Is there any reason why a self-employed paralegal could not perform the same duties as well as an in-house paralegal? Apparently not, today, many lawyers and firms choose to use self-employed paralegals to perform tasks such as:
Ã?Â·Initial contact with clients
Ã?Â·The handling of real estate related court proceedings such as evictions, as well as other small court related issues such as name changes and traffic violations.
Ã?Â·Small claims court filings
Ã?Â·The representation of clients at tribunals
If you would like to become a paralegal and work for a particular firm or even for yourself, you should understand that paralegals require specific and detailed knowledge of legal procedures and principles which is generally facilitated through paralegal schools or courses or the appropriate amount of professional experience working in the field alongside an educated legal professional.
Educational Programs for Paralegals
What does it take to become a paralegal? Many paralegals have little or no formal training at all. They simply applied for the job as a legal assistant with a law office or attorney and learned through the general experience and exposure they were able to gain working alongside a legal professional.
More and more offices these days are requesting that paralegal candidates become certified within the profession before they are willing to hire them. There are several ways through which to gain your certification or degree and the amount of time and money required varies greatly from program to program.
There are a variety of educational programs available for individuals who would like to become a paralegal. Paralegal education programs vary in size and accreditation and are available at a number of different institutions including public and private colleges, secondary colleges, career training centers, universities, and community colleges.
Certain centers and schools specialize in paralegal certification and education and offer a degree or certification within a matter of weeks or months while others offer two and four year degrees for paralegals. Access to such a diverse variety of educational choices has made the paralegal opportunity available to a wide assortment of people.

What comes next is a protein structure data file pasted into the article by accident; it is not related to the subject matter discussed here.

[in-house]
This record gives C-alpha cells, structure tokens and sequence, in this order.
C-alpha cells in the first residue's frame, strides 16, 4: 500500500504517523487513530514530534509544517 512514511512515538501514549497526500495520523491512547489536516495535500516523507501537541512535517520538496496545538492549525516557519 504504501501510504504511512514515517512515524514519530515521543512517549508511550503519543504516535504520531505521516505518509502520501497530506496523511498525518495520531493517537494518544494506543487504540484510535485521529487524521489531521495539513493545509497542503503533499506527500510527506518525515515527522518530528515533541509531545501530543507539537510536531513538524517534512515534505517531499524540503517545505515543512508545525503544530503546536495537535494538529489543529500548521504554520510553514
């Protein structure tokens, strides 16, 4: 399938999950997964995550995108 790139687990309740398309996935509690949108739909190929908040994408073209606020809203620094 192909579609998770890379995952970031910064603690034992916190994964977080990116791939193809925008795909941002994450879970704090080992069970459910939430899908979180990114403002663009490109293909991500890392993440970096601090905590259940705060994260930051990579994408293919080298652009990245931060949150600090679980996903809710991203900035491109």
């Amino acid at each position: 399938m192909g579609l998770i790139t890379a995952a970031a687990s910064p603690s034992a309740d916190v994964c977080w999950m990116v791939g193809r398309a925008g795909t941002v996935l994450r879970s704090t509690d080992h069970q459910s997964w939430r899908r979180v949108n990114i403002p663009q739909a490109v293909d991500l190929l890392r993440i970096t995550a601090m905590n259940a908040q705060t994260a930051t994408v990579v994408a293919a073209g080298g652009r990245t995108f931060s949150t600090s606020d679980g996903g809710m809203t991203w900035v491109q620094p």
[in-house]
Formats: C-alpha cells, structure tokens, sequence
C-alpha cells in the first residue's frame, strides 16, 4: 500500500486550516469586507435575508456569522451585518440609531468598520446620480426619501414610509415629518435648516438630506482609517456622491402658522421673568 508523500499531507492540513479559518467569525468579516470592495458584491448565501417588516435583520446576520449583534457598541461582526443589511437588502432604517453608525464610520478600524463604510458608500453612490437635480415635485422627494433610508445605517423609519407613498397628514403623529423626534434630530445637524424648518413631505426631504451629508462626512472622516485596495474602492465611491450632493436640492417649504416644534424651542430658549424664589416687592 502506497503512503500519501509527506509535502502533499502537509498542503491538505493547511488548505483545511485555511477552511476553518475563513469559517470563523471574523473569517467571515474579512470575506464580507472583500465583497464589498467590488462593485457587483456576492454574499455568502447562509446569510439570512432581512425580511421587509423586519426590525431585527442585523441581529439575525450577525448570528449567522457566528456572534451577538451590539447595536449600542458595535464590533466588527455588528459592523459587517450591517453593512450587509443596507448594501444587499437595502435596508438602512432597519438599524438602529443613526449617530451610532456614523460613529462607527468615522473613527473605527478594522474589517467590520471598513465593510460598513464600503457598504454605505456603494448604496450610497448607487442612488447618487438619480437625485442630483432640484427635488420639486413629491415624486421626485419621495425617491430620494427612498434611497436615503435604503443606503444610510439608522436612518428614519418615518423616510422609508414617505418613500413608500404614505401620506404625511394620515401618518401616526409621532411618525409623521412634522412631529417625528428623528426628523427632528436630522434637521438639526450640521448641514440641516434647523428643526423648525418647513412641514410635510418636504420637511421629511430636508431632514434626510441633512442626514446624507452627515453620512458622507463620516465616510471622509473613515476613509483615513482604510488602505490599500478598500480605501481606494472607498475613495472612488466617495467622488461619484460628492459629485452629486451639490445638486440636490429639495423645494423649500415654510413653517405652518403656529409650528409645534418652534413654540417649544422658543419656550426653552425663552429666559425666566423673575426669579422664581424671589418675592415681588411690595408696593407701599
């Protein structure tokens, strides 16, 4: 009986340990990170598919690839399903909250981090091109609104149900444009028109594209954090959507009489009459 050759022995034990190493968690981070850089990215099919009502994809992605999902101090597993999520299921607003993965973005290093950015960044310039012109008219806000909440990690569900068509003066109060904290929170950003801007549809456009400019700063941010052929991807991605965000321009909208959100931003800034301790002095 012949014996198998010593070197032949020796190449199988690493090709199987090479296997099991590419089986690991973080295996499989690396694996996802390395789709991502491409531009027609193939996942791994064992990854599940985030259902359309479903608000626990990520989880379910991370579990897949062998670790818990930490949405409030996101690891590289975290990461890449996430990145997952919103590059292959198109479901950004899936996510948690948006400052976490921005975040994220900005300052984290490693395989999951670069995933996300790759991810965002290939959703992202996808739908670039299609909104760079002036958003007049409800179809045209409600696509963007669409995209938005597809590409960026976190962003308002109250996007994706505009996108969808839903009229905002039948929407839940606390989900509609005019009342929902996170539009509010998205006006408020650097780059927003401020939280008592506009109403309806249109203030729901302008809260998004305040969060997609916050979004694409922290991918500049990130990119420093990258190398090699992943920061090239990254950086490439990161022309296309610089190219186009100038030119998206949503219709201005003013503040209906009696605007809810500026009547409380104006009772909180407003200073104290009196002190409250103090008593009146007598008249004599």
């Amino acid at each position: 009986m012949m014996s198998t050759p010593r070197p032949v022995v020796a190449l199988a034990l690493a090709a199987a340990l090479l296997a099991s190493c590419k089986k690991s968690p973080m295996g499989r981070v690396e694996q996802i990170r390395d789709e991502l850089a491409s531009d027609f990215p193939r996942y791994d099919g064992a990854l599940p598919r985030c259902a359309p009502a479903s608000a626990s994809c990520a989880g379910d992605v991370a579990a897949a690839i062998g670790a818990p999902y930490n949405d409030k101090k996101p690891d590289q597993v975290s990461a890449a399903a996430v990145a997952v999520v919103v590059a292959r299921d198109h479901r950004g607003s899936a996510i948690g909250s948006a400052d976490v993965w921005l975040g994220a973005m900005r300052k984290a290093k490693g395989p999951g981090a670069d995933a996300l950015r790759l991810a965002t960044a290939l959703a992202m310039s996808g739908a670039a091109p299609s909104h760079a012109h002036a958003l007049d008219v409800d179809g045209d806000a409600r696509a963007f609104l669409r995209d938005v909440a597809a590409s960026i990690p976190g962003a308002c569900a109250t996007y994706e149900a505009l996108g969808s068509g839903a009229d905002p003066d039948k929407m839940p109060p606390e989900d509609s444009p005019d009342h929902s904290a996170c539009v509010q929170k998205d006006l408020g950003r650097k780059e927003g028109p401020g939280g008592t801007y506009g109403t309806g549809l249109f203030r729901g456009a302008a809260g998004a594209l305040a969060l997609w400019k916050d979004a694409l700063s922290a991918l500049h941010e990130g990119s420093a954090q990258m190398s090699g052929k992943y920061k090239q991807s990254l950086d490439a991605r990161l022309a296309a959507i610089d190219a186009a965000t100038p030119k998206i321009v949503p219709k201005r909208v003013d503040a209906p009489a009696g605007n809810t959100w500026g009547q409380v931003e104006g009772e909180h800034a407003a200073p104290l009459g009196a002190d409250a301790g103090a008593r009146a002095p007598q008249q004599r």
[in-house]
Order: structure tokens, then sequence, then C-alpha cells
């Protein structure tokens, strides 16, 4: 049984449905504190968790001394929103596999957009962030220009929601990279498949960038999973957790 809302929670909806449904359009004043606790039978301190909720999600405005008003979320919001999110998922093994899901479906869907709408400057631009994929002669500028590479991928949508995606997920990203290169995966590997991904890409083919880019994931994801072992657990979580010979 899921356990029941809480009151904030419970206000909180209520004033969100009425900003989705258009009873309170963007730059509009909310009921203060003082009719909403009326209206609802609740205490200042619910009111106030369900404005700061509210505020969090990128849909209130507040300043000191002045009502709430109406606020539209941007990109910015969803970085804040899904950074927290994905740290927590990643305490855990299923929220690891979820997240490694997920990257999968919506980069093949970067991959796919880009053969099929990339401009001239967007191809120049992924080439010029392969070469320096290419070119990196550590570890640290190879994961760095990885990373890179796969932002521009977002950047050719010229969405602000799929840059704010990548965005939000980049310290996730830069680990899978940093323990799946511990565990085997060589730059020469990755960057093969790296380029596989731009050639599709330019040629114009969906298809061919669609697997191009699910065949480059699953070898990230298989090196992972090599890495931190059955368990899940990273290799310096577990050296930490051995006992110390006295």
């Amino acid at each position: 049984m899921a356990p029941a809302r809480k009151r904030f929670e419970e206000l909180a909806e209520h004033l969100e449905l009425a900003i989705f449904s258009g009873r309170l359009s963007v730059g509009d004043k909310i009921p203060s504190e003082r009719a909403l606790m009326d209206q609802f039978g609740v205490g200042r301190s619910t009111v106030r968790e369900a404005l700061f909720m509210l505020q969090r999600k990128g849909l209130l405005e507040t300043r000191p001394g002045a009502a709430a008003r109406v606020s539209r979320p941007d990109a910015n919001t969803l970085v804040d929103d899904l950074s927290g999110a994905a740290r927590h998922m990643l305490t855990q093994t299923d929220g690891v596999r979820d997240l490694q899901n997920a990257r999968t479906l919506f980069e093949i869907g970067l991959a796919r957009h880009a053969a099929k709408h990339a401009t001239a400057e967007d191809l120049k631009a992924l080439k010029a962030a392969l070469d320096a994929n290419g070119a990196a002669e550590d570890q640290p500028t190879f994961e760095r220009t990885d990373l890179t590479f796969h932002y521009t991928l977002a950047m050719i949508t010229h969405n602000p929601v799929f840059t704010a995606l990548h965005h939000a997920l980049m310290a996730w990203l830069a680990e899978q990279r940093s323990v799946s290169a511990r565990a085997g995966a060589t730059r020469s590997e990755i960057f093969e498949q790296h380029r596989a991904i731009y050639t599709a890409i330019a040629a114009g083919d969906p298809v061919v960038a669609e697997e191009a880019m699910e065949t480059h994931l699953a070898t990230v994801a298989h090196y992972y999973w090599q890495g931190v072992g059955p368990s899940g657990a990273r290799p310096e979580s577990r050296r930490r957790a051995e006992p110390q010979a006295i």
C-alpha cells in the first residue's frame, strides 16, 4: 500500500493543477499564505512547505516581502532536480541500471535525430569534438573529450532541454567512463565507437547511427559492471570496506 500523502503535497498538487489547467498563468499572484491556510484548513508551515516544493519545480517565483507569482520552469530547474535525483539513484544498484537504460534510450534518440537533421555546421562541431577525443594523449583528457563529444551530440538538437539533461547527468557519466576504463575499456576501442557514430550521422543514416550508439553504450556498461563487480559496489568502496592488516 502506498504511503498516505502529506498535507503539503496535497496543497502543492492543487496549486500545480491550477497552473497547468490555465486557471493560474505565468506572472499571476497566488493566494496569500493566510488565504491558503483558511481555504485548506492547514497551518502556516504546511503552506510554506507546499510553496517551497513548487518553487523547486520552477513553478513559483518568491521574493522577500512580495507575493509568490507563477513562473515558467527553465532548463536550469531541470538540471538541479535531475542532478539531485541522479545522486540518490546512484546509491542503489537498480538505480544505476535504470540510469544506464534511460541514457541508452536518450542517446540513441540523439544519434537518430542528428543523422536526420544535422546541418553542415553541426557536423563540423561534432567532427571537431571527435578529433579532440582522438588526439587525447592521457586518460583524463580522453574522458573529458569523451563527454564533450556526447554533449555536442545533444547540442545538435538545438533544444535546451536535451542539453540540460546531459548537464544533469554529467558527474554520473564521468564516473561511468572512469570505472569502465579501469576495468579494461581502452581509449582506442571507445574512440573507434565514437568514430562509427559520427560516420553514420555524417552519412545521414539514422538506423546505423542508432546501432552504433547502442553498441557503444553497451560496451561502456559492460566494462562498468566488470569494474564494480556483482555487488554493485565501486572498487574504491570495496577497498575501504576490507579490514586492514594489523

The types of paralegal programs most commonly preferred by law offices and firms include:
Ã?Â·Master’s degree paralegal programs. For the genuinely motivated paralegal prospect who has access to this type of educational degree and the genuine interest and dedication to the profession, this educational alternative would be ideal. Many colleges and universities offer advanced degrees in paralegal studies and other legal-related fields such as general legal studies and advanced legal administration degrees.
Ã?Â·Bachelor Degree Programs. There are also several alternative bachelor’s degrees which are available for paralegals. Candidates often have a choice of a major in, minor in paralegal studies. This degree requires four years of education, with a third of the actual classes pertaining to the law or legal related studies.
Ã?Â·Associate’s degree paralegal programs. This type of alternative is more widely available than the master’s or bachelor’s degree and can be obtained at most any local college, university, and even some career schools. It requires a minimal investment of two years of studies, most often equally divided between legal-related studies and general education.
Ã?Â·Certification Programs. Various different types of educational facilities offer these types of certifications. They can be obtained within a time frame of several weeks or months. This is the most typical of certifications available for paralegals and is considered to be more then adequate to gain employment with most any law firm.